Thierry Henry played under both managers and reveals what makes them tick ahead of Arsenal’s visit to Manchester City
I’VE played under Pep Guardiola and Arsene Wenger and they have the same goals — but different ways of scoring them.
The two managers who shaped my playing career meet today in a cracking heavyweight match.
The Manchester City and Arsenal bosses are similar in many ways but there are interesting differences.
Their principles are the same. Exciting football. Entertainment. But their methods are different.
The first thing Pep made clear when he started at Barcelona was that his job was to help us get the ball to the last third. Then it’s up to us to use our magic within his framework. But we had to stick to his plan.
In his first season, in a Champions League match at Sporting Lisbon, Pep took me off at half-time. We were 2-0 up and I’d scored the first! But I had not stuck to his plan.
Pep wanted his wide attackers, me and Leo Messi, to stay wide and high up the pitch. This created space in the middle.
We played with just one holding midfielder and two No 10s in Xavi and Andres Iniesta, with Sam Eto’o up front.
If Messi and I came off our wings, Pep thought we were crowding Xavi and Iniesta.
That night in Lisbon, I’d drifted inside too much for his liking.
I don’t remember Arsene substituting anyone after 45 minutes for tactical reasons, even if things were going horribly wrong, let alone if they’d scored!
Arsene gives players more freedom to express themselves. The wingers can stay wide or tuck in early.
But Arsene is a big believer in his pre-game plan. He gave us our instructions before kick-off — “watch out for him, track his runs” — and trusted that was the answer.
He was no fan of changing tactics or formations mid-match. He was more rigid. He still always makes his subs around 70 minutes.
Pep changes tactics or formations often, sometimes in one game.
Against Real once, Pep moved Messi to a false No 9 and had me and Eto’o on the wings but asked us to run at the back four, making them drop towards their own goal.
Messi dropped to add to the numbers in midfield and we overran Real, winning 6-2.
It shows Pep likes to be flexible.
One way is no worse or better. Whatever works. Trust the boss. As a player, you do what’s been asked.
As for their personalities, they are quite different. Arsene is calm, mellow before a game and at half-time. There’s no swearing and shouting.
I can only remember a couple of times when he was upset. Usually it was if we weren’t playing with enough intensity.
Pep’s methods were more unusual. When we were struggling he was nice to us. But if we were 5-0 up he could hammer us at half-time!
Showboating made him angry. He said it showed the opposition a lack of respect. He’d say: “If we have to win 11-0, win 11-0. Be ruthless.”
He wants the perfect game. It can’t happen but it’s what he strives for.
In March, after Bayern drew 0-0 at Dortmund, he ran on to the pitch and was ranting at Josh Kimmich in front of 80,000 people. That’s his way. He had to do it there and then.
Everything we did in Barca training was high intensity. Even when we stopped for a drink, we would have to run to get it and run back.
We played 5v2 — normally a bit of fun or a warm-up. Not with Pep. He was judging players. If he wasn’t happy, he’d step in. He didn’t want players to try things for a laugh. The flow of the ball had to be right.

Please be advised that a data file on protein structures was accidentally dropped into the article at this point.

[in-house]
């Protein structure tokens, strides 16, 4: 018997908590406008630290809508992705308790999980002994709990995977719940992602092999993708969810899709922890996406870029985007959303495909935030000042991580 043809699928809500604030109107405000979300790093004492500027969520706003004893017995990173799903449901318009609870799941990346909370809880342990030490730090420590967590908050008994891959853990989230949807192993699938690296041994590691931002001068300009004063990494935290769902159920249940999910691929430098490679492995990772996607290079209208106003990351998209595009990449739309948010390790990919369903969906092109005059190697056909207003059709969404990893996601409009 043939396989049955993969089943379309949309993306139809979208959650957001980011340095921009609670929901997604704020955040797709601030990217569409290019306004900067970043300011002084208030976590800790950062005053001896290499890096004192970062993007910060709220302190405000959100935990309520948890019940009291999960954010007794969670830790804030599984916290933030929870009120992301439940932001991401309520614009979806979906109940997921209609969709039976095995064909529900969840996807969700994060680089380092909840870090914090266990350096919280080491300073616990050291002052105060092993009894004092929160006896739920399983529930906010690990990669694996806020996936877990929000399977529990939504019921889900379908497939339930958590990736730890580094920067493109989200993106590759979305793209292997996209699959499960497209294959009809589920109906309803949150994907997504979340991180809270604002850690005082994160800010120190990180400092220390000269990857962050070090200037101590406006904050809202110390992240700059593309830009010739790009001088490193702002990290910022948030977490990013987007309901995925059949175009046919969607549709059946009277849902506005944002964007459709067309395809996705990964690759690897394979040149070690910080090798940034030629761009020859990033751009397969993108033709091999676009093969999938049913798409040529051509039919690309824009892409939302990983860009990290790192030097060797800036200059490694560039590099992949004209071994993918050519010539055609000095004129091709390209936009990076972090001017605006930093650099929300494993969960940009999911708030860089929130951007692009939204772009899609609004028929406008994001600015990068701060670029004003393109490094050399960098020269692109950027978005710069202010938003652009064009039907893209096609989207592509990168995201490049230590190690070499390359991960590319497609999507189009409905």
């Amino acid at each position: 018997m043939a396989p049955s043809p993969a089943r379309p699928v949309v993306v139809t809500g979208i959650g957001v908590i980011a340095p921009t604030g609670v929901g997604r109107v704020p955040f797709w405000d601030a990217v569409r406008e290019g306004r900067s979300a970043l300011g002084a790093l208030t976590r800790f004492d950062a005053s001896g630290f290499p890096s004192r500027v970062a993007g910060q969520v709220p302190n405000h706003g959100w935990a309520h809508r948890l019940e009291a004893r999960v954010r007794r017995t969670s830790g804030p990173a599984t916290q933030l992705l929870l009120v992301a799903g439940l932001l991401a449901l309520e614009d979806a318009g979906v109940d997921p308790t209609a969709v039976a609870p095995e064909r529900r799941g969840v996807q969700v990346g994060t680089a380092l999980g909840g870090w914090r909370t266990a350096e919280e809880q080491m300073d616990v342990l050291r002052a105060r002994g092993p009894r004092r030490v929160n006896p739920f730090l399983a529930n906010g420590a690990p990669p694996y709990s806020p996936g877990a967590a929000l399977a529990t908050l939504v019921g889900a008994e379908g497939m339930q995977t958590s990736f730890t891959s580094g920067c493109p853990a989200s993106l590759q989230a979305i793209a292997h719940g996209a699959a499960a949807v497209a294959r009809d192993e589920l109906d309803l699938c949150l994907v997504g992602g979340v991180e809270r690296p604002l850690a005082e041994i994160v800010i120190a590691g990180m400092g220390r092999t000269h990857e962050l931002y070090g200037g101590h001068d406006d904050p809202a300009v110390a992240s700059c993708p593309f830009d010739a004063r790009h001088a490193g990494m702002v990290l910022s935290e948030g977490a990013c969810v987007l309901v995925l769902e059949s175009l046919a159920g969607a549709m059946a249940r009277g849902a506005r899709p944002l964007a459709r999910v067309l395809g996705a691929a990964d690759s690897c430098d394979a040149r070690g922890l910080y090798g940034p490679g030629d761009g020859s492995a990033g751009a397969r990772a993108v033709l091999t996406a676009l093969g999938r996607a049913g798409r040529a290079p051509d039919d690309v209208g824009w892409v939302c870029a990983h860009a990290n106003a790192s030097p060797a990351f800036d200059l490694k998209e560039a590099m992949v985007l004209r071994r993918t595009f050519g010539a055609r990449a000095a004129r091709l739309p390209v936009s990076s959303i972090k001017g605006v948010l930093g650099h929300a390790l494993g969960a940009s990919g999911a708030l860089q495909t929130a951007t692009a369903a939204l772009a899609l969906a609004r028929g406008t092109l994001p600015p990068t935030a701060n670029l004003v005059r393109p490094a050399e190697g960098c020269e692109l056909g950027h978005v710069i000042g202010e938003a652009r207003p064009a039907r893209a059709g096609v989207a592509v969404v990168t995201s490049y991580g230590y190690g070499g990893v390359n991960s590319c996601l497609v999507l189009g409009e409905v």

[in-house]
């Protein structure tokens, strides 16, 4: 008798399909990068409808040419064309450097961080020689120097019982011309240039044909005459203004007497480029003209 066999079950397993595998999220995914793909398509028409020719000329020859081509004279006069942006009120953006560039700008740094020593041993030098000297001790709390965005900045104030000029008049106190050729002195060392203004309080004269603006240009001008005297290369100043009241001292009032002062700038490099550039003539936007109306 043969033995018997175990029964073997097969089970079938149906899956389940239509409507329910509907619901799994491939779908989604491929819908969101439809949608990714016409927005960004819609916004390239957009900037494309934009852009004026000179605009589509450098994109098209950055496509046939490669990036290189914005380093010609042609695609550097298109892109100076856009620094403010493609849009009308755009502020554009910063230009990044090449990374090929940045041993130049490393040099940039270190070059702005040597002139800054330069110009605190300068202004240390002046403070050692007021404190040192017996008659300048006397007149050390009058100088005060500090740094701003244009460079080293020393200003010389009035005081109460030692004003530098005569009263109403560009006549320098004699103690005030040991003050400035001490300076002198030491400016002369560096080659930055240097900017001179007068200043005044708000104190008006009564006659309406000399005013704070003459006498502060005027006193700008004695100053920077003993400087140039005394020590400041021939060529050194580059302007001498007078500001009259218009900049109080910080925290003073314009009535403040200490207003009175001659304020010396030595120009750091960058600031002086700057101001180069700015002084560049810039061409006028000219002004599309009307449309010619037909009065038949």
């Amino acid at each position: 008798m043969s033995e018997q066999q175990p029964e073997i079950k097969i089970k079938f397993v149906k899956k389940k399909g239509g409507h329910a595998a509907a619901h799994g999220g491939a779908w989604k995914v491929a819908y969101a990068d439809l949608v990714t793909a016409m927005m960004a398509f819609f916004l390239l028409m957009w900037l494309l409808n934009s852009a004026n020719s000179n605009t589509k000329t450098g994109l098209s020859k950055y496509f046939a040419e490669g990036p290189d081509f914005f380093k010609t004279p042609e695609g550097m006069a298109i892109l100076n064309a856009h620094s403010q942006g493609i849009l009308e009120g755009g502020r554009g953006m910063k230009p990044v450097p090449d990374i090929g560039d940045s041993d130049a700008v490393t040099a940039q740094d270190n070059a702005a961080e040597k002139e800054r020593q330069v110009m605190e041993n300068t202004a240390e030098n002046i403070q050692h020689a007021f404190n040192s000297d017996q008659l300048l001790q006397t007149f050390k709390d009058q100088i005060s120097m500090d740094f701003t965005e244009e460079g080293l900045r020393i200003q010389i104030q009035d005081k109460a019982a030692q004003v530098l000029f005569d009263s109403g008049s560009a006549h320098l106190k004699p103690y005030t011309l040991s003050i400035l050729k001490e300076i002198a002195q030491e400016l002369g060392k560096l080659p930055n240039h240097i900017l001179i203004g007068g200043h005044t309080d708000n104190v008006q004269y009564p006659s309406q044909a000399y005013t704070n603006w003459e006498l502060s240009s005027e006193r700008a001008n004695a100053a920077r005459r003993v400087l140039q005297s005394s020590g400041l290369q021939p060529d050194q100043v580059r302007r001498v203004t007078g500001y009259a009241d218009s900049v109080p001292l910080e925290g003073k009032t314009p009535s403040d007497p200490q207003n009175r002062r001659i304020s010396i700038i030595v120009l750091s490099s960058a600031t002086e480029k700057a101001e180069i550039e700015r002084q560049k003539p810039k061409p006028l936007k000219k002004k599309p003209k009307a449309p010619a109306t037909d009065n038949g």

When the goals needed putting out for training, we did it, not the kitman. Again it was about intensity.
It will be gloves off today, but there’s mutual respect between the two.
At Barca, Pep often said how much he admired Arsenal’s style.
And when I went back to the Emirates, the boss and I talked about Barca and how good Pep was. It was curiosity built out of respect for what the other has achieved.
But they would be stubborn about sticking to their style.
Before we played the 2009 Champions League final against Manchester United, Pep said: “All I want from you today is for people to phone me after the game and say my team play beautiful football. Win or lose, don’t go away from that.”
I loved Pep’s determination to play that way. He’s had a lot of stick for City playing out from the back but I liked it when we did that.
When our defenders went wide to receive the ball from our keeper Victor Valdes, it never bothered me.
There was no criticism of mistakes. We couldn’t be scared if we had our boss on our side. The message to John Stones — even after his mistake against Leicester — will be the same.
We conceded like that too — shocking goals. But the boss said, Do it again’.
I remember watching one El Clasico when Valdes tried to play out from the back and gave the ball to Angel Di Maria.
Madrid scored but Barca won 3-1. Yes, you look stupid at times but I never felt uncomfortable about our team trying it.
Anyway, we scored more goals playing that way than we conceded.
Everyone would be raving about us if we went 36 passes then scored — so we stuck to it. We scored way more by keeping our composure.
THE BIG MATCH
The Everton defeat means Arsenal must bounce back. It’s about more than three points, it’s the message they send. They need to show consistency, like Chelsea are.
For Pep, a win would allow him to work in a more relaxed way.
It tells you everything about two unpredictable teams that it is impossible to predict who will win.
I must admit I didn’t think Pep would struggle this much here.
He needs to work it out. But his players also need to understand what he wants and have the ability to do it. It’s a long process — changing mindsets is difficult.
But one thing is for sure, the message will always be the same.
Pep’s teams are great in possession but he won’t like conceding. We didn’t ship many at Barca. He will be desperate to find the balance.